Day 2 – Stormy day in Reykjavik – the first excursions!

The day started with the first breakfast at Oddsson Hotel, which turned out to be excellent and a positive surprise to us with both its quality and abundance. Based on the conversations at the breakfast table, the first night in the accommodation in Iceland went well. The day of travel had tired many of us and we had gone to bed quite early.

Our energetic excu group was ready to go on the first excu of the trip half an hour before it started. Icewind is an Icelandic wind turbine developer whose turbines are designed for extreme weather conditions. We found the location very well with rental cars from the airport after a little searching.

The CEO of Icewind introduced his company to us and the presentation was amazing. Iceland’s energy system consists mostly of geothermal and hydro energy, which are extremely reliable and easily controlled. There isn’t a lot of wind power, only a few turbines with less than a MW of net power output but since the population density is so low and there is still a need for telecommunication throughout Iceland, wind turbines for extreme conditions are wanted. The power grid cannot be built everywhere and there are several dozens of telecom tower that are off-grid but still need power to operate. This is where Icewind’s vertical axis turbines come to rescue.

Traditional wind turbines are not durable enough for gusts of Iceland, which can go as high as 80 m/s, so unconventional solution had to be developed. These turbines produce power from 100 to 500 W at 10 m/s and it is more than enough for remote telecom station and other appliances far from major cities. The market is really specific but the need for this kind of solutions is really crucial and companies are willing to invest significant amounts of money to these solutions.

The excursion ended in a tour at their R&D facility where we asked our final questions and thanked for the visit. We gave our previous out-of-Finland excursion magazines and a Moomin mug to the Icewind CEO and sang the traditional excursion song for him and one other employee of the company.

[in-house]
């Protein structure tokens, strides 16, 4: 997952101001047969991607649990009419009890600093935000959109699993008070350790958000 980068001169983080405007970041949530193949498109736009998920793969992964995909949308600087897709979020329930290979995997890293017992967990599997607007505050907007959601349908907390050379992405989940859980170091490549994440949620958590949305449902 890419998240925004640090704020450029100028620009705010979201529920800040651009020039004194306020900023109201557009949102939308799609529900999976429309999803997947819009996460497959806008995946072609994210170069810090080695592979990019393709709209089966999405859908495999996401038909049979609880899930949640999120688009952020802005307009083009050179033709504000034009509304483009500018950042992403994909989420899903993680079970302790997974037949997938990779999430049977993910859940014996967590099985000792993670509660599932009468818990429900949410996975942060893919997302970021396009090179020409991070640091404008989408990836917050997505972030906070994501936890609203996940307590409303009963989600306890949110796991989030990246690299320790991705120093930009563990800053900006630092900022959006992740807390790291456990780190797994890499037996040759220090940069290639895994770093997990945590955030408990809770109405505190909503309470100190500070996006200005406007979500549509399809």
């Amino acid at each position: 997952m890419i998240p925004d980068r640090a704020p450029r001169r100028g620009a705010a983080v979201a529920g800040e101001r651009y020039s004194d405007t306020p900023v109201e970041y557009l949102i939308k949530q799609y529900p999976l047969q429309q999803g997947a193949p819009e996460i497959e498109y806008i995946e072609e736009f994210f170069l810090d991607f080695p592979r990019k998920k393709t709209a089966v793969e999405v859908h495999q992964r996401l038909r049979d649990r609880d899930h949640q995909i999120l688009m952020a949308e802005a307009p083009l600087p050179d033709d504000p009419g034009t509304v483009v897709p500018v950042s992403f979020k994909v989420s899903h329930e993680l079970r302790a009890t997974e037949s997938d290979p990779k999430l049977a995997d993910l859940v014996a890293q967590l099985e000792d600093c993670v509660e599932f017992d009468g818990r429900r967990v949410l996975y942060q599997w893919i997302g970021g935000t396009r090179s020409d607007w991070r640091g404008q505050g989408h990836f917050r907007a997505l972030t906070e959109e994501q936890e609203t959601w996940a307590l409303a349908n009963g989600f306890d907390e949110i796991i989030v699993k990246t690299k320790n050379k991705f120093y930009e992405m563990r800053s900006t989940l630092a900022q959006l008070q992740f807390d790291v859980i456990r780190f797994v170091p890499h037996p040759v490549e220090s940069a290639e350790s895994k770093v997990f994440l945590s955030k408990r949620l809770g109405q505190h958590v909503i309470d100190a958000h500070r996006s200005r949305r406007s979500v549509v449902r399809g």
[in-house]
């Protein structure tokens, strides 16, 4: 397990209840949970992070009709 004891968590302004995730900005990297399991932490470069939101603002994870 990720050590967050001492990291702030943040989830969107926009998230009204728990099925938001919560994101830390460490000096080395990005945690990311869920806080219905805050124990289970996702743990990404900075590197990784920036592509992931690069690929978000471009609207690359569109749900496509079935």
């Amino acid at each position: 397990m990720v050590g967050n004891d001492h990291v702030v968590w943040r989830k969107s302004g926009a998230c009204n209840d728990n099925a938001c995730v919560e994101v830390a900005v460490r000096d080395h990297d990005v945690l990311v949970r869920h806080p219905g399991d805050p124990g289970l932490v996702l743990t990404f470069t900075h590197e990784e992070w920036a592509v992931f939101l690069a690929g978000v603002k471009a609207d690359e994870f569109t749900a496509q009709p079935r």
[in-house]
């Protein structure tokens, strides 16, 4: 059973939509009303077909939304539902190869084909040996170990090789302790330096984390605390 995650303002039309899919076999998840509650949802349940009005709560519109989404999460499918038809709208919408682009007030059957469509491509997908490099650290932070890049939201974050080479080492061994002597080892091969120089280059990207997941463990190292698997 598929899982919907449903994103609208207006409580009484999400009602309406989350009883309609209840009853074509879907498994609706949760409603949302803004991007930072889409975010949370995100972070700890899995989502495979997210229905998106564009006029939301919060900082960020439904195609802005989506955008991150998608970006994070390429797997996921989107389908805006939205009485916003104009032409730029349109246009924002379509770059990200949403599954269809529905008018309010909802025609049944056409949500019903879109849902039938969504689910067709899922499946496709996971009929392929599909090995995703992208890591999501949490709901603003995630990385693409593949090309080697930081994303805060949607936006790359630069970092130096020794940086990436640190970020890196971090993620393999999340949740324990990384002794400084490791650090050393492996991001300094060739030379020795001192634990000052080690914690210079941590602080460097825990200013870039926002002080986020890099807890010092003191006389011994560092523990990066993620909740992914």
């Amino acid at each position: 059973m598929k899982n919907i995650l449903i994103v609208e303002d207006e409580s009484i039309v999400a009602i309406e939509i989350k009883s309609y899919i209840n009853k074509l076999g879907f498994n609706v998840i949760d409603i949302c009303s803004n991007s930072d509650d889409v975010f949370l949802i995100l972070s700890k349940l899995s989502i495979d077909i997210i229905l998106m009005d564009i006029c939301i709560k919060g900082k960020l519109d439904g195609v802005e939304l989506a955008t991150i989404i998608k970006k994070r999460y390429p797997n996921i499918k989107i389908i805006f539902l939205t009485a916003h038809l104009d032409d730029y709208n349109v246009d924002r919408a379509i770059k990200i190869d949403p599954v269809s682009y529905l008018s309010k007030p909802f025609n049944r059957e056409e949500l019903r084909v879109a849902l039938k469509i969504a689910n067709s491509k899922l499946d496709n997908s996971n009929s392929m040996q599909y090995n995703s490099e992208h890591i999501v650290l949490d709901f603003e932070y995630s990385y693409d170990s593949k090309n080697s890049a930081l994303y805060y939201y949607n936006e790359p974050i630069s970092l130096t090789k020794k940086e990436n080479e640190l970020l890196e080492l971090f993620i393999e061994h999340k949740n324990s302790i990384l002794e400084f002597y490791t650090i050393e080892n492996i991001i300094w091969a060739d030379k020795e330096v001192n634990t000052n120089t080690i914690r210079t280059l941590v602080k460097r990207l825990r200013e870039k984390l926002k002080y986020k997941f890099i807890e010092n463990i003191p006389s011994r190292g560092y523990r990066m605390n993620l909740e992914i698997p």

After a short power break at the hotel, we headed to the center of Reykjavik where the embassy of Finland is located. We left our cars near the embassy and despite the stormy weather we survived to the closest restaurant, Himalayan Spice, for lunch. Thanks to a tasty but light meal we avoided food coma and fastened our way through the rough weather back to the embassy.

In the embassy the welcome was warm and there were coffee and biscuits waiting for us. Finland’s Ambassador to Iceland, Ann-Sofie Stude, was unavailable so we were hosted by Adviser Anna-Katri Koskivirta and college intern Sofie Lagerroos. The 100-year-old building of the embassy was elegant and the atmosphere therefore quite classy as well. Anna-Katri had prepared us a presentation about Iceland in general and we got to know many interesting facts of Iceland, here’s top five:

  1. The greatest glacier Vatnajökull is the biggest in Europe and covers 8 % of the land area of Iceland.
  2. Iceland is one of the founder countries of Nato, but it doesn’t have an own army. The aerial surveillance is managed by different Nato-countries with a circuit-system, there’s Italy in charge at the moment.
  3. The main industries in Iceland are tourism, aluminium industry and fishing.
  4. Among the Icelanders, there seem to be a lot of suspicion of economic and financial people. The reason is probably the economical crisis in 2008 that hit Iceland hard.
  5. The ministry of environment is making a report of building wind power to Iceland. More power is needed because of the transport electrification.

+ Extra: Diplomatic relations between Iceland and Finland celebrate their 75th birthday this year! The relationship between the countries is good and Finland has an excellent reputation here.

Anna-Katri and Sofie told us also about the cultural differences between Iceland and Finland. There was one thing that they had noticed: Icelanders usually tend to plan their schedules for a lot shorter period than Finns. In addition, things are often done in the last minute here. Maybe the rapid-changing and extreme weather is one of the reasons for that: life (that happens outside) cannot be planned weeks before. “Þetta reddast!” say the Icelanders: it’s all going to work out in the end.

The evening was free, so our excursion group divided into departments of shopping, jogging and resting. The weather had become nice and even the sun showed up for some minutes. The end of the first full day in Reykjavik was relaxed and pleasant, even though the price of a small take-away pizza (17 €) made our eyebrows rise towards the half-clouded sky.

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